Usually, most NBA teams will have one, maybe two superstars on their rosters. Salary restrictions would normally prevent them from acquiring more than that even if they represent a lucrative market like New York or Los Angeles. And this is done in order to keep things fair. However, LeBron James put a stop to that when he joined Dwyane Wade and Chris Bosh in Miami. Three genuine All-Stars on the same team. Since then, every other team with real hopes of winning the championship has been trying to create their own superteam and this is taking the fun out of basketball.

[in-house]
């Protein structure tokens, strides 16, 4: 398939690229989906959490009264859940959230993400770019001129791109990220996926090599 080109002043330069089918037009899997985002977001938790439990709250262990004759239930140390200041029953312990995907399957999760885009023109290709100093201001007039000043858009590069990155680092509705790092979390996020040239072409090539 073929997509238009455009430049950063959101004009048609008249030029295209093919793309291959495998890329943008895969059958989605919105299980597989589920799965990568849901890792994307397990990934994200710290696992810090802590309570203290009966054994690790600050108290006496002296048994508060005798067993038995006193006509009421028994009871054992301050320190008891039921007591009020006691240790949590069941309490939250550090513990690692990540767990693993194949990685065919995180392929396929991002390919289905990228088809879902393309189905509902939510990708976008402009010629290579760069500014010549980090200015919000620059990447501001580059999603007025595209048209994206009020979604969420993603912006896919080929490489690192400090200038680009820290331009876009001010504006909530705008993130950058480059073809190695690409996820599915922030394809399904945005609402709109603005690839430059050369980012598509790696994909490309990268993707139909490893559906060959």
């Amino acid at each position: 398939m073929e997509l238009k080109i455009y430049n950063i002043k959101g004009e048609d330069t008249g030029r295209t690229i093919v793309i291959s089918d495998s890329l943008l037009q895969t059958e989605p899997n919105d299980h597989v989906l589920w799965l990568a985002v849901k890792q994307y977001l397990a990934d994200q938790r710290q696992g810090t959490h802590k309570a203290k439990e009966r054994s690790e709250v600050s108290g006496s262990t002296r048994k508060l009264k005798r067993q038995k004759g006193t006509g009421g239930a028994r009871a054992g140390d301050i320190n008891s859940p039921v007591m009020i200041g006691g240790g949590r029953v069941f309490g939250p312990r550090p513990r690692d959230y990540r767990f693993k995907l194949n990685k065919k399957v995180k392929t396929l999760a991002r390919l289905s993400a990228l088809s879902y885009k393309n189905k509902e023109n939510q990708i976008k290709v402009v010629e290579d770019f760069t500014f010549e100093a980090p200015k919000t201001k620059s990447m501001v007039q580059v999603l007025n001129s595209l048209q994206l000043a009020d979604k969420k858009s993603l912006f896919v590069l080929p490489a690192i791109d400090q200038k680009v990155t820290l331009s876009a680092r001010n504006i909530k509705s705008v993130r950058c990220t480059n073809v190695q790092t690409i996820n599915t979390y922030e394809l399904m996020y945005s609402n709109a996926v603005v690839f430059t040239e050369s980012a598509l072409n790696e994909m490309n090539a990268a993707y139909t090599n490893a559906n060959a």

At least that’s the story. How good superteams are for the sport is up for debate, but they have been around long before LeBron’s decision to take his talents to South Beach. The 2008 Celtics are a good example – Kevin Garnett and Ray Allen were brought in to team with Paul Pierce and they won a championship that same year. Before them, Gary Payton and Karl Malone were brought to the Lakers to play with Shaq & Kobe with less successful results. Michael Jordan, as good as he was, wasn’t alone on that team – he had Scottie Pippen and Dennis Rodman. Plenty of other superteams have been in the NBA before the LeBron-led Miami Heat and it’s not always a guarantee that they will be a success.